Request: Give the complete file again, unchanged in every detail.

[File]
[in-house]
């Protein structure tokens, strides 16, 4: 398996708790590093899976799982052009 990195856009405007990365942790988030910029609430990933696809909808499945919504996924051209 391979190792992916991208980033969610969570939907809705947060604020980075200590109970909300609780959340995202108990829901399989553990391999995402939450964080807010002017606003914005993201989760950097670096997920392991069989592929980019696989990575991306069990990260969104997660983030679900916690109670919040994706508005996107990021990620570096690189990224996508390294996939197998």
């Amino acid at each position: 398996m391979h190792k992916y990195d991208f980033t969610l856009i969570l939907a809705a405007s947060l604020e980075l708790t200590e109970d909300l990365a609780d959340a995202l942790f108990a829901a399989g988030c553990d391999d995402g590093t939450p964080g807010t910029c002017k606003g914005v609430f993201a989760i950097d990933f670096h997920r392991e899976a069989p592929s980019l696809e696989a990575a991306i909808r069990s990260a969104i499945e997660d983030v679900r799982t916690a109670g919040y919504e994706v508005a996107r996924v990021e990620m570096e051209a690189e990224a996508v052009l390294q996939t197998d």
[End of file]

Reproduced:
[in-house]
């Protein structure tokens, strides 16, 4: 398996708790590093899976799982052009 990195856009405007990365942790988030910029609430990933696809909808499945919504996924051209 391979190792992916991208980033969610969570939907809705947060604020980075200590109970909300609780959340995202108990829901399989553990391999995402939450964080807010002017606003914005993201989760950097670096997920392991069989592929980019696989990575991306069990990260969104997660983030679900916690109670919040994706508005996107990021990620570096690189990224996508390294996939197998």
């Amino acid at each position: 398996m391979h190792k992916y990195d991208f980033t969610l856009i969570l939907a809705a405007s947060l604020e980075l708790t200590e109970d909300l990365a609780d959340a995202l942790f108990a829901a399989g988030c553990d391999d995402g590093t939450p964080g807010t910029c002017k606003g914005v609430f993201a989760i950097d990933f670096h997920r392991e899976a069989p592929s980019l696809e696989a990575a991306i909808r069990s990260a969104i499945e997660d983030v679900r799982t916690a109670g919040y919504e994706v508005a996107r996924v990021e990620m570096e051209a690189e990224a996508v052009l390294q996939t197998d």